Cardiac Med Surg
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What are some normal age related changes in the heart?
- left ventricular wall thickening
- stenosis of valves
- decreased HR (increased vasovagal tone)
- Rigid myocardium and decreased flexibility
- Decreased baroceptor receptivity
- Increased recovery time
What are some risk factors for heart disease?
- Age (older)
- Gender (male)
- Family history
Describe aspects of the nursing assessment important for cardiac problems
- Patient H/P
- Nutritional History
- Family History and genetic risk
- Current health problems: pain or discomfort, dyspnea, DOE, orthopnea, syncope, fatigue, palpitations, edema or extremity pain
What is the BNP?
- Brain Nitrauretic Peptide: this is labroatory test. An increased BNP is the brain trying to tell the heart (left ventricle) to pump more blood for more oxygen
- Normal BNO is equal to or less than 100
- CHF is indicated by BNP of equal to or greater than 300
What would be a reason for increased preload? Increased afterload?
- Increased Preload: hypervolemia
- Increased Afterload: pharmacological
What would be a reason for decreased preload? decreased afterload?
- Decreased Preload: Hypovolemia
- Decreased Afterload: aortic compliance, blood viscosity, valvular disease
What is systlolic Heart failure?
- The heart cannot contract strong enough due to weakening of the muscle, such as by an MI
- EF is less than 40%
- Preload is increased and pulmonary vascular restriction increases leading to congestion
What is diastolic heart failure?
- Inadequate Left Ventricular relaxation that leads to a decreased CO
- As systemic vascular restriction is increased, ventricular compliance decreases and the Left Ventricular wall thickens
- It is caused almost exclusively by HTN (20-40% of all cases, more common in women)
- THE EF IS PRESERVED and is equal to or > 40%
What causes right sided heart failure?
- Number one cause is left sided HF
- Right Ventricular MI
- Pulmonary HTN
- Cor Pulmonale
- Tricuspid Regurg
What are S/S of Left sided HF?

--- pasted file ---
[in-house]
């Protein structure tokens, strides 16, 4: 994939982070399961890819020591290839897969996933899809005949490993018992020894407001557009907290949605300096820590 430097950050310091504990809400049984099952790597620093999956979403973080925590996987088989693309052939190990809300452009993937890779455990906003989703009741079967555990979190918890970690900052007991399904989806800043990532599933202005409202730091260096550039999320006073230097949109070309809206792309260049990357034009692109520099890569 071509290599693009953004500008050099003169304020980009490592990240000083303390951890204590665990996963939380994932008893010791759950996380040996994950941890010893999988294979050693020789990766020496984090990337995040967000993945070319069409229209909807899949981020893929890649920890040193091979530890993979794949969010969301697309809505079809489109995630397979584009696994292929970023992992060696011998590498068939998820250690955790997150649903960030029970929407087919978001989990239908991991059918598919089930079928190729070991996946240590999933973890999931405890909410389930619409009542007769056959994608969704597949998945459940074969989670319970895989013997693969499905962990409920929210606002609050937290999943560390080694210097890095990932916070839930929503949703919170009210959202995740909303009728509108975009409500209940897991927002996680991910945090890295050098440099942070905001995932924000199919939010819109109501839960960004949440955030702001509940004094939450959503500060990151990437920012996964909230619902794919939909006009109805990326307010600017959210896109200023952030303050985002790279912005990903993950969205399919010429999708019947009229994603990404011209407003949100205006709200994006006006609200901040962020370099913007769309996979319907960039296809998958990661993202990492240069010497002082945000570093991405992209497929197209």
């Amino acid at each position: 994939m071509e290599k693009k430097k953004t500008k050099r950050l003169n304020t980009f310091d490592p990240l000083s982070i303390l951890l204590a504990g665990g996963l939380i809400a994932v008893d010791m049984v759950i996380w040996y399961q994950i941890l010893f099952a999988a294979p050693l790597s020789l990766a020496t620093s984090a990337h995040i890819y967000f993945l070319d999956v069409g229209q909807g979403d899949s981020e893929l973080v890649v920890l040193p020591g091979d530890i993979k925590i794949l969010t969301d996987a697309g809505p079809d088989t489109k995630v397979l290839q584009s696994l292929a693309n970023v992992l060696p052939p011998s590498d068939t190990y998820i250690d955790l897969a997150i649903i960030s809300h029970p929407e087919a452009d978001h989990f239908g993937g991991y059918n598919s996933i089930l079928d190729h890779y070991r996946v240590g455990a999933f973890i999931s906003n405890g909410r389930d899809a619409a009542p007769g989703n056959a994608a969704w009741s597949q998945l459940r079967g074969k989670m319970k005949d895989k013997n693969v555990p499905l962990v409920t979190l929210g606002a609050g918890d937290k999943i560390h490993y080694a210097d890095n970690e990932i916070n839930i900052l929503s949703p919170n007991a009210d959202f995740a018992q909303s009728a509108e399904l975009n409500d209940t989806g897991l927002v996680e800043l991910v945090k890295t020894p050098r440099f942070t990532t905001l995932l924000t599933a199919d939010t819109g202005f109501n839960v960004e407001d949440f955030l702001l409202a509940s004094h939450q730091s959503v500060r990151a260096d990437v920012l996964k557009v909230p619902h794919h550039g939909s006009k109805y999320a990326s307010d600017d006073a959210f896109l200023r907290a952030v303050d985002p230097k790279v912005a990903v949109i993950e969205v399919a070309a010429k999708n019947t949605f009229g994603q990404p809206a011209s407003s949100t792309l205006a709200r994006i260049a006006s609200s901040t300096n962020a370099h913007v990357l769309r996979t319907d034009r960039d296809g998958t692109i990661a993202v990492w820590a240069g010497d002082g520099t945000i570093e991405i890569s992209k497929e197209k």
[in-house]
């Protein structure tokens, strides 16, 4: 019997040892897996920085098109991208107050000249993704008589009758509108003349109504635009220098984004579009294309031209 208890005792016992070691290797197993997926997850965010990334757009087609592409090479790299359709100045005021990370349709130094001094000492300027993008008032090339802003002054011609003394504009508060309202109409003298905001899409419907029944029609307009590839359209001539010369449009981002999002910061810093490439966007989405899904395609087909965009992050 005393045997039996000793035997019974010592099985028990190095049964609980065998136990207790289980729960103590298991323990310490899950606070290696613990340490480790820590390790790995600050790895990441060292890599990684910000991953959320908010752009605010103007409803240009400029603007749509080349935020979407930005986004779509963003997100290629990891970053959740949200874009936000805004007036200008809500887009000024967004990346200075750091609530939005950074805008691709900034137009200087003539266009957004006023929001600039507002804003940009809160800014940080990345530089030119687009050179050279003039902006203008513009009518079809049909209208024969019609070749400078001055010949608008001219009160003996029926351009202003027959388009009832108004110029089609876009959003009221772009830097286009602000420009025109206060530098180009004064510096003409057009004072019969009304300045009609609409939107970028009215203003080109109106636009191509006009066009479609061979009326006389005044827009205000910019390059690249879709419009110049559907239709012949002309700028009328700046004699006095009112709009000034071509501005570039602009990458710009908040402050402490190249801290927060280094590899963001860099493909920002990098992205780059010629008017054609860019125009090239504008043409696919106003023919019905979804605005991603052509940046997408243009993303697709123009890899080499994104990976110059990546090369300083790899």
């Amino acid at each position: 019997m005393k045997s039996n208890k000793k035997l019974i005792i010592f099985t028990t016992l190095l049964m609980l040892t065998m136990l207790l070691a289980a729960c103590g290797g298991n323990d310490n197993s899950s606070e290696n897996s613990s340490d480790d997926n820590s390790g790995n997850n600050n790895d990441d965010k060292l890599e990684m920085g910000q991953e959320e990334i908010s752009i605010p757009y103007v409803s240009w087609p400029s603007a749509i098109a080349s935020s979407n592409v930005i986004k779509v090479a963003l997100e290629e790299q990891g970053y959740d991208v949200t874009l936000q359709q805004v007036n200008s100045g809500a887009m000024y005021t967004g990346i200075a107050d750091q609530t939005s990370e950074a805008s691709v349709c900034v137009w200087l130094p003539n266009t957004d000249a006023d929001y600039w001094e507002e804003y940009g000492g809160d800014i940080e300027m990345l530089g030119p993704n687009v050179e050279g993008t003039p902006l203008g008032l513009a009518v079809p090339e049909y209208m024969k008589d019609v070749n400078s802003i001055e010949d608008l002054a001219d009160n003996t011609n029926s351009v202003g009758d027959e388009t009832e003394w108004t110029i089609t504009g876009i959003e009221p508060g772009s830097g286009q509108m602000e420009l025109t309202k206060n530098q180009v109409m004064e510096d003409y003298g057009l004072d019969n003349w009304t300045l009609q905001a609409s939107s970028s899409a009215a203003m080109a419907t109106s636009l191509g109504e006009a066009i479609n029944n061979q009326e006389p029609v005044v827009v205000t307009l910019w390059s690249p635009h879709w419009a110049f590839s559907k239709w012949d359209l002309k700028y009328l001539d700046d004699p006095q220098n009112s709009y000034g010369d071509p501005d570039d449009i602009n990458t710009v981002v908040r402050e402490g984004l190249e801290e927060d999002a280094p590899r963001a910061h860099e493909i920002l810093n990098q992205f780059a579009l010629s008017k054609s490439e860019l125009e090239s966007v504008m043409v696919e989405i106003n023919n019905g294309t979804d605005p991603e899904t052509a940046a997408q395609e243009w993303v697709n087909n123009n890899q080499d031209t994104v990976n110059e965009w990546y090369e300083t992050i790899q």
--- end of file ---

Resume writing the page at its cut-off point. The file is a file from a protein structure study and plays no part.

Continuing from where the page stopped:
- Inadequate tissue perfusion
- Pulmonary and systemic congestion
What are the S/S of right sided HF?
- Pulmonary and systemic edema
What is high output heart failure?
often seen in sepsis, anemia and is many times a secondary response to a systemic problem
Describe the S/S of and increased afterload
- Increased:Arterial vasoconstriction
- cool, clammy skin
- cap refill >5 sex
- Narrow pulse pressure
Describe the s/s of a decreased afterload
- Decreased: Atrial Dilation
- warm, flushed skin
- bounding pulses
- widening pulse pressure
What is the Frank Sterling law?
Increased preload= increased CO
like a rubber band, the further you stretch it the harder it snaps
In HF, the rubber band has stretched so far it no longer snaps back. (Sterling Law has failed in HF)
What will enhance preload? What will reduce preload?
- Enhance: fluids, exercise
- Reduce: nitrates, diuretics
What will enhance afterload? What will reduce afterload?
- Enhance: exercise, vasoconstrictors
- Reduce: Vasodilators
What are the s/s of preload maladaptation?
- weak pulses
- decreases UO
- dry mucus membranes
- poor skin turgor
- distended neck veins
- crackles in lungs
- bounding pulses
What are the s/s of decreased preload?
- -May be caused by hypovolemia/dehydration
- -SNS stimulation relseases catecholamine, epinephrine & norepinephrine for compensatory tachycardia
- -Vasoconstriction occurs to maintain BP
What is the best indicator of fluid balance?
2.2 lb= 1 kg = 1L of fluid
What are interventions for left sided HF?
What are interventions for right sided HF?
Diuretics and ACE inhib, SCDs, I/O & weights, low sodium diet, activity if tolerated, turn to prevent ulcers.
How do baroceptors and peripheral chemoreceptors effect BP differently?
- Baroceptors in the aortic arch detect HTN and send messages to decrease BP
- Peripheral chemoceptors in the corotids respond to hypoxia and will increase BP
Describe the difference in prescribing beta blockers, ACE inhib and CC blockers in cardiac problems
- Beta Blocker: an antiarrythmic used in MI
- ACE Inhib: prevents cardiac remodeling from the renin-angiotensin system. Used for HF and MI
- Calcium Channel Blocker: Used to control stable angina. Promotes vasodilation and myocardial perfision
Describe the three types of angina
- Stable angina (exertional angina): occurs with either emotional or physical stress. Controlled by rest and nitroglycerin
- Unstable Angina (preinfarction angina): stable angina that increases in intensity over time
- Variant Angina (Prinzmetals angina): occurs as a result of coronary artery spasm, often during rest
What differentiates angina from an AMI?
- The pain lasts for more than 15 min and is unrelieved by nitroglycerin or aspirin
- Both with show changes in the ST segment, but only angina will show myoglobin, CKMB and triponin in labs
Medication information for digoxin
- increases contractility while reducing HR
- Slows conduction through the AV
- inhibits the sympathetic nervous system (fight or flight response)
- may hide symptoms of hypoglycemia
- do not give if HR is less than 60 bpm
- It is absorbed thru the stomach and antacids will decrease absorption
- Therapeutic range is 0.5-2 mg/mL
- Antidote is digibind
What is the time of a small block on a rhythm strip? Big block? How many big blocks in a second?
- Each small block is .04 sec or 1 mm
- Each large block is .2 sec or 5mm